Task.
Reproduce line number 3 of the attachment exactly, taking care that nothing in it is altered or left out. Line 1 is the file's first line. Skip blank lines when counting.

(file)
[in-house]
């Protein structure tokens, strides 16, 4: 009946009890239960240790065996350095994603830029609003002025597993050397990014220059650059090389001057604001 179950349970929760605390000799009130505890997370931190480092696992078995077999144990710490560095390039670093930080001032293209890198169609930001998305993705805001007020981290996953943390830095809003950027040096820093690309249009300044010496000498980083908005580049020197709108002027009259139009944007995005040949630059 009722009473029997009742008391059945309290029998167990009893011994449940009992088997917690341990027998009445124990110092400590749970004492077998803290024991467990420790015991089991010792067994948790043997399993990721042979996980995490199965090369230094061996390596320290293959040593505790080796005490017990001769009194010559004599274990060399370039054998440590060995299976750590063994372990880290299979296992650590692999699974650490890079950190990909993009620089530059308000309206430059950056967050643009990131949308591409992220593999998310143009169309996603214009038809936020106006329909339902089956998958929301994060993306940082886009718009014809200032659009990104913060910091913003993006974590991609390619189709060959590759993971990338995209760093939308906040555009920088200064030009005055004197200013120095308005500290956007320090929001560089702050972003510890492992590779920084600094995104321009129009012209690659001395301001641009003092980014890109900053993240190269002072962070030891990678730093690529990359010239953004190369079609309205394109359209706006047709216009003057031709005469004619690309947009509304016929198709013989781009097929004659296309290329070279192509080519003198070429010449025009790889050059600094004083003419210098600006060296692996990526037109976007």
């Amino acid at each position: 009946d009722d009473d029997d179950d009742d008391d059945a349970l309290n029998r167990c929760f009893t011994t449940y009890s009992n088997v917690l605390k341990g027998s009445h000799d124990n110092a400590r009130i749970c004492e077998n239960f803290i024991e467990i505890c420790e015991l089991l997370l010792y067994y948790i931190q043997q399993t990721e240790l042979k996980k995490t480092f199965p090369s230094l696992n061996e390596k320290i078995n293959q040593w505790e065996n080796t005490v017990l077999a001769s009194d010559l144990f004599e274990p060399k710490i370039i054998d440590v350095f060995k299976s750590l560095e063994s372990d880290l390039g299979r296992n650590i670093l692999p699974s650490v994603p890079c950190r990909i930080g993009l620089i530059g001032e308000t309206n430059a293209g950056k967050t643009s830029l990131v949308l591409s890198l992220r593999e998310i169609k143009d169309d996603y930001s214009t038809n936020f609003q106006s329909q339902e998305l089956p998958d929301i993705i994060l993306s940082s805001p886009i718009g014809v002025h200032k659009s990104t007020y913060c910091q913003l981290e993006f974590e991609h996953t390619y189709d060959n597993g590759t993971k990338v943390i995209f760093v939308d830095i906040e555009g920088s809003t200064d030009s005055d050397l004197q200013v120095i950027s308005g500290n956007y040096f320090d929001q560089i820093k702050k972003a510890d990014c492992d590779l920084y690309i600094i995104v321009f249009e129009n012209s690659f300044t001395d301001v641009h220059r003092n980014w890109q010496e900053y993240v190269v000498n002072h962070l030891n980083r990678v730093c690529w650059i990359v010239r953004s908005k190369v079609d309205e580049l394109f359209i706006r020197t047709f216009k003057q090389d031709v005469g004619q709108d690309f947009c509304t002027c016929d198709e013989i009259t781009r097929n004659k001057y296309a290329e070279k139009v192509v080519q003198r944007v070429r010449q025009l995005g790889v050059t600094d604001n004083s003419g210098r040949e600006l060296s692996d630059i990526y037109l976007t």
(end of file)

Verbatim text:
């Amino acid at each position: 009946d009722d009473d029997d179950d009742d008391d059945a349970l309290n029998r167990c929760f009893t011994t449940y009890s009992n088997v917690l605390k341990g027998s009445h000799d124990n110092a400590r009130i749970c004492e077998n239960f803290i024991e467990i505890c420790e015991l089991l997370l010792y067994y948790i931190q043997q399993t990721e240790l042979k996980k995490t480092f199965p090369s230094l696992n061996e390596k320290i078995n293959q040593w505790e065996n080796t005490v017990l077999a001769s009194d010559l144990f004599e274990p060399k710490i370039i054998d440590v350095f060995k299976s750590l560095e063994s372990d880290l390039g299979r296992n650590i670093l692999p699974s650490v994603p890079c950190r990909i930080g993009l620089i530059g001032e308000t309206n430059a293209g950056k967050t643009s830029l990131v949308l591409s890198l992220r593999e998310i169609k143009d169309d996603y930001s214009t038809n936020f609003q106006s329909q339902e998305l089956p998958d929301i993705i994060l993306s940082s805001p886009i718009g014809v002025h200032k659009s990104t007020y913060c910091q913003l981290e993006f974590e991609h996953t390619y189709d060959n597993g590759t993971k990338v943390i995209f760093v939308d830095i906040e555009g920088s809003t200064d030009s005055d050397l004197q200013v120095i950027s308005g500290n956007y040096f320090d929001q560089i820093k702050k972003a510890d990014c492992d590779l920084y690309i600094i995104v321009f249009e129009n012209s690659f300044t001395d301001v641009h220059r003092n980014w890109q010496e900053y993240v190269v000498n002072h962070l030891n980083r990678v730093c690529w650059i990359v010239r953004s908005k190369v079609d309205e580049l394109f359209i706006r020197t047709f216009k003057q090389d031709v005469g004619q709108d690309f947009c509304t002027c016929d198709e013989i009259t781009r097929n004659k001057y296309a290329e070279k139009v192509v080519q003198r944007v070429r010449q025009l995005g790889v050059t600094d604001n004083s003419g210098r040949e600006l060296s692996d630059i990526y037109l976007t």